Booth to open exhibit on Hungarian uprising


Corryn Brock, Editor-in-Chief

An exhibit on the Hungarian Uprising of 1956 will open at Booth Library on Monday at 5 p.m.

Issues leading up to the uprising began in October 1956, “when thousands of protesters took to the streets demanding a more democratic political system and freedom from Soviet oppression,” according to the History Channel.

In response to the protesters, officials from the Communist Party appointed Imre Nagy as the new premier, after he had been removed from office following his critique of Stalinlist policies.

Nagy asked the Soviets to remove their troops and after they did, he attempted to push the Hungarian revolt by abolishing the one-party rule and announcing Hungary was withdrawing from the Warsaw Pact.

On Nov. 4, 1956, Soviet tanks went to Budapest to put an end to the uprising. Fights broke out in the streets but the Soviets overpowered the Hungarian citizens.

History professor Edmund Wehrle said people, especially students should come look at the exhibit to see the strength of college students in the uprising.

“The exhibit commemorates the 1956 Hungarian Uprising, which involved hundreds of thousands of young people challenging a brutal Hungarian communist governments and the Soviet Union which moved in with enormous power to break the uprising. In many ways, the uprising is yet another example of young people trying to remake their worlds. We see the same thing in Hong Kong today…also in Iran, Russia,–and even in Afghanistan, where brave protesters have stood up to the Taliban, of knowing full well what the horrible results would be. So this is an important moment in history that were commemorating—and the moment driven by young people, many university students,” Wehrle said. “The exhibit features some wonderful artifacts collected by Stephen Szigethy, a community member whose father was one of the freedom fighters involved in the uprising.”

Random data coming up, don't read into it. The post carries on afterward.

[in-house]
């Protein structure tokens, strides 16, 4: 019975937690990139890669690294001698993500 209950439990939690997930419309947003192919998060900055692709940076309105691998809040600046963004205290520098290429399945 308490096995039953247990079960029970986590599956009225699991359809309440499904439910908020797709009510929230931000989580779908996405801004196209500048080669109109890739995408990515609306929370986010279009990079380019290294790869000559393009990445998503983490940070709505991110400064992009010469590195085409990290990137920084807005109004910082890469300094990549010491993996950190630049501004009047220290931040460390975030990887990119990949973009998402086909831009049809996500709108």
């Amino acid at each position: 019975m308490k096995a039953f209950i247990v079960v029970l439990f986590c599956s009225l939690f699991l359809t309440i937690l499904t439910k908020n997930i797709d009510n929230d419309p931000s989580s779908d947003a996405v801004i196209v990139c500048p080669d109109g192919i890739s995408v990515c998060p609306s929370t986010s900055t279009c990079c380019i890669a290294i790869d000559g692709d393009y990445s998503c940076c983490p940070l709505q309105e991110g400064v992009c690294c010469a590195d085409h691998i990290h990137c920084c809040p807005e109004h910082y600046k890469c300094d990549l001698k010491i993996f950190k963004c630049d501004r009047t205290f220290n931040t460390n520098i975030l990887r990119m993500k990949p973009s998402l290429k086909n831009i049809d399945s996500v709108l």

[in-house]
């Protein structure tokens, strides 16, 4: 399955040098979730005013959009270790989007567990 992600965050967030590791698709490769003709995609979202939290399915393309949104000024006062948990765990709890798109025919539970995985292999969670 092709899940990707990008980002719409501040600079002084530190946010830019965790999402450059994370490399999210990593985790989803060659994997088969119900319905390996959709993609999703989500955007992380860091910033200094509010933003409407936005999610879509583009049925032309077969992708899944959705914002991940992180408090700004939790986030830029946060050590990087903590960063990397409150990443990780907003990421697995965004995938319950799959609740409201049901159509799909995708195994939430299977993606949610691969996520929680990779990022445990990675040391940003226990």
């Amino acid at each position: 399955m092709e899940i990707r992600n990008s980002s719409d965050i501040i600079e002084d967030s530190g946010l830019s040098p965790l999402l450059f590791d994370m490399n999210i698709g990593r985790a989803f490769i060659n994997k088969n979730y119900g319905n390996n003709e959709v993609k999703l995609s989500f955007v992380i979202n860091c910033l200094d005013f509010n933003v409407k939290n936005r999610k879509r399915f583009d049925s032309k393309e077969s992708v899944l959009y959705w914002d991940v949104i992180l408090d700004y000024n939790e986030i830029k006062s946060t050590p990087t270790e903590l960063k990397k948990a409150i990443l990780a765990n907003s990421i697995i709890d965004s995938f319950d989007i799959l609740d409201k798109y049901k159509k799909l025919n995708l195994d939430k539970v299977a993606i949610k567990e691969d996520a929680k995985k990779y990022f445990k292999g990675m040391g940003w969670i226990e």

The exhibit has been dedicated to Stephen Szigethy’s father, Dr. Bela Szigethy, a man who was involved in the uprising and later settled in Oblong, Illinois.

“(Dr. Bela Szigethy) was lucky in the sense that he managed to escape Hungary after the Soviets moved in and crushed the rebellion,” Wehrle said. “He came to the West and went to medical school and later on practiced for many years in Oblong.”

Wehrle said he believes it is important to show local ties to issues from across the globe when applicable.

Though Dr. Bela Szigethy died a few years ago, Wehrle said his story is still important for people to know.

“What’s amazing to me is that Dr. Szigethy had probably thousands of patients over the years, but most never knew about his bravery and his participation in this historical event,” Wehrle said. “So, these people are all around us.”

Wehrle said if he could sum up what he hopes visitors take away from the exhibit it one word, it would be bravery.

“Just like the protesters today, those involved in the Hungarian Uprising in 1956 shown an almost unbelievable level of bravery,” Wehrle said. “This is what humans are capable of doing.”

“I would invite students and the Charleston community to give this small exhibit a few minutes of their time,” Wehrle said. “It tells an amazing historical story, and I think people from all different types of background will be able to relate to this experience.”


Corryn Brock can be reached at 581-2812 or at [email protected]